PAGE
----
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Lesson Transcript

Chuck: Chuck here. Upper Beginner Season 1, Lesson #25. Exchanging Contact Information in German. This is the last lesson of this upper beginner series.
Judith: You’ve come a long way from zero knowledge to borderline intermediate.
Chuck: Now it’s time to tackle one of our intermediate series.
Judith: I recommend the one that we recorded earlier this year Season 3. It’s on the easier side of intermediate. So it should be a good fit.
Chuck: If you still find it too difficult, do some more beginner lessons to expand your vocabulary and refresh your memory on the grammar.
Judith: But today, let’s have lesson 25 of this Upper Beginner season.
Chuck: In this lesson, you learn how to swap addresses and other data in German.
Judith: This conversation takes place at Joe’s apartment.
Chuck: The conversation is between Joe and Anke.
Judith: The speakers are friends. Therefore they will be speaking informal German.
Chuck: Let’s listen to the conversation.
Anke: Na gut, Joe. Ich muss dann mal nach Hause.
Joe: Oh, ja. Es ist auch schon ziemlich spät.
Anke: Ja. Und ich werde etwas müde….
Joe: Vielen Dank für den schönen Tag.
Anke: Keine Ursache…..Sag mal, willst du mir mal deine amerikanische Adresse geben? Dann können wir auch in Kontakt bleiben, wenn du wieder in den USA bist.
Joe: Ja natürlich. Hast du etwas zum Schreiben?
Anke: Moment….ich speichere sie gleich in mein Handy….Okay, sag an….
Joe: 26 Cole Street, Washington D.C. 20037 USA
Anke: Moment, nicht so schnell….Was ist die Postleitzahl?
Joe: 20037….
Anke: Erst die Stadt und dann die Postleitzahl?
Joe: Genau…
Anke: Aha. Und willst du mir auch deine E-Mail-Adresse geben?
Joe: Gerne. jipg@joecardigan.com....
Anke: jipg? Woher kommen denn diese Buchstaben?
Joe: Haha…das ist eine Abkürzung und steht für „Joe is pretty good“….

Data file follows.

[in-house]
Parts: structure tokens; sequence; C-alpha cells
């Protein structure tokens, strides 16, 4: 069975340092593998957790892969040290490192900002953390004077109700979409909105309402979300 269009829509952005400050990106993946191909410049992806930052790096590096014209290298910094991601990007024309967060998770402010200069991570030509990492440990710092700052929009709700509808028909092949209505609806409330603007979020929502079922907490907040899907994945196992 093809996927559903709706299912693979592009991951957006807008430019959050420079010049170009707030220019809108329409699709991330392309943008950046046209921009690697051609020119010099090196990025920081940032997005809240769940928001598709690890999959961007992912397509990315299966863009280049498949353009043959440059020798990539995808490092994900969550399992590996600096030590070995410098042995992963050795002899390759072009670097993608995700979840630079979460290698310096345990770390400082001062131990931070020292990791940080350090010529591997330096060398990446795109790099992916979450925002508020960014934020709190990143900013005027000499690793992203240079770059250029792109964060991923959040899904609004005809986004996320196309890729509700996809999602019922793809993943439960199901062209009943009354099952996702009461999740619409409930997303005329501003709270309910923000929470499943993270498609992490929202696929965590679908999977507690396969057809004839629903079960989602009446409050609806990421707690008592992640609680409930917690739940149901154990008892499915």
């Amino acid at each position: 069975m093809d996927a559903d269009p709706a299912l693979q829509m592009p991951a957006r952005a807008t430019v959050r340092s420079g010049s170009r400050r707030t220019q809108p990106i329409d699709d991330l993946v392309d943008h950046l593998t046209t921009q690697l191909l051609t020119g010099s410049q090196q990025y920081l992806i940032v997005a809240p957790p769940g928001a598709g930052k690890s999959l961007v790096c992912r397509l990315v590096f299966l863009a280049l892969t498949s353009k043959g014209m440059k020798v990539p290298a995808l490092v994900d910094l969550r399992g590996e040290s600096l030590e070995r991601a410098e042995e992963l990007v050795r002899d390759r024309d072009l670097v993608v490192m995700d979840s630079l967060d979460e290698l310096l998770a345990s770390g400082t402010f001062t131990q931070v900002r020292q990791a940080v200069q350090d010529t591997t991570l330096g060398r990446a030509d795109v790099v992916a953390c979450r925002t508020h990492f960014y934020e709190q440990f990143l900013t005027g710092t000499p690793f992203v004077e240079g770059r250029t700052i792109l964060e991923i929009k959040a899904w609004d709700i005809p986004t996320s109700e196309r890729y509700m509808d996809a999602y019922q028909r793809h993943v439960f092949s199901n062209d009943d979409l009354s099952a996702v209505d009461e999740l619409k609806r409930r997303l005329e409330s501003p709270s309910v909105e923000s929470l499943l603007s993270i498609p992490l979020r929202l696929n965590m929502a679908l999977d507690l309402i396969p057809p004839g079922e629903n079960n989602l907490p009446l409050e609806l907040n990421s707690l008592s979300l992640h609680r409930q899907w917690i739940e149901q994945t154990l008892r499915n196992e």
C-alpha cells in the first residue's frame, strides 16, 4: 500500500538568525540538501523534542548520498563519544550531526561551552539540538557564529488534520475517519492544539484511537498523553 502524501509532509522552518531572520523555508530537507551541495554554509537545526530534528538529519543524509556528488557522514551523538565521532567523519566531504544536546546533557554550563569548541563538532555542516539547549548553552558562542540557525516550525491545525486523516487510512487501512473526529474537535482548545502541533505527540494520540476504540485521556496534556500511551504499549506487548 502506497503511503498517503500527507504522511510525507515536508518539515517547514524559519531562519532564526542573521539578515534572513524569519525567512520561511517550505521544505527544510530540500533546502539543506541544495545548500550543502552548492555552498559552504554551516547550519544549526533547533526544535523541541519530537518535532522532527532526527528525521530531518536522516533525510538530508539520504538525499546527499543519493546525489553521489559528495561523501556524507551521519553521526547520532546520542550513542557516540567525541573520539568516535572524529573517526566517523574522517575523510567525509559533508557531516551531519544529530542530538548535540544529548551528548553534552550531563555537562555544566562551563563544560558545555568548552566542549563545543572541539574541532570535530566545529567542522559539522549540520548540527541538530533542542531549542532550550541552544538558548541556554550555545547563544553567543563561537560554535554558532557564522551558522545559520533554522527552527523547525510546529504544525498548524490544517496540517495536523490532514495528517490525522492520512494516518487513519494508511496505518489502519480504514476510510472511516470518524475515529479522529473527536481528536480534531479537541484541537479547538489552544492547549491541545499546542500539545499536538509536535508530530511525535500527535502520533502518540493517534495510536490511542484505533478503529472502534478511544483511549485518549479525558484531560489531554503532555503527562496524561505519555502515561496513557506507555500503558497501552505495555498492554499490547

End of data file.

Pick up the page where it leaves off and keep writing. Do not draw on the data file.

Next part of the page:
Anke: Haha, das ist ja mal eine Idee. So kann man deine Adresse nicht so leicht vergessen!
Joe: Ja, nicht? Aber darauf muss man erst mal kommen!
Anke: Haha…
Joe: Jetzt hast du also meine Adresse….Wenn du mal in Washington bist, schreib mir einfach vorher eine E-Mail und dann zeige ich dir die Stadt.
Anke: Ja, das mache ich auf jeden Fall! Und wenn du an Weihnachten doch noch in Berlin bist, ruf mich an. Dann kannst du mit uns feiern.
Joe: Danke, Anke!
Anke: Okay, Joe. I should head home.
Joe: Oh, yes. It is already quite late.
Anke: Yeah. And I'm getting a bit tired...
Joe: Thanks a lot for the wonderful day.
Anke: No problem...Say, could you give me your American address some time? Then we can also stay in contact when you're back in the USA.
Joe: Yes, of course. Do you have something to write with?
Anke: Just a moment...I'll save it right away in my cell phone...Okay, go ahead.
Joe: 26 Cole Street, Washington D.C. 20037 USA
Anke: Just a moment, not so fast...What is the zip code?
Joe: 20037
Anke: First the city, and then the zip code?
Joe: Exactly.
Anke: Aha. And can you also give me your email address?
Joe: Gladly. jipg@joecardigan.com
Anke: jipg? Where did those letters come from?
Joe: Haha...that's an abbreviation and it stands for "Joe is pretty good"...
Anke: Haha, that's a neat idea. That way people won't forget your address very easily!
Joe: Yeah, that's right. But first they'd have to figure it out!
Anke: Haha...
Joe: So now you have my address. If you're in Washington some time, just write me an email beforehand and then I'll show you the city.
Anke: Yes, I'll certainly do that! And if you're still in Berlin on Christmas, then call me. Then you can celebrate with us.
Joe: Thanks, Anke!
Chuck: Today we are going to talk about German letters.
Judith: Yes the names of German letters. Well the alphabet starts with A.
Chuck: A
Judith: B
Chuck: B
Judith: C
Chuck: C
Judith: Notice that Ts in there C. Then D.
Chuck: D
Judith: E
Chuck: E
Judith: F
Chuck: F
Judith: G
Chuck: G
Judith: Also notice the hard G. H
Chuck: H
Judith: This is completely different. H. I
Chuck: I
Judith: J
Chuck: J
Judith: K
Chuck: K
Judith: L
Chuck: L
Judith: M
Chuck: M
Judith: N
Chuck: N
Judith: O
Chuck: O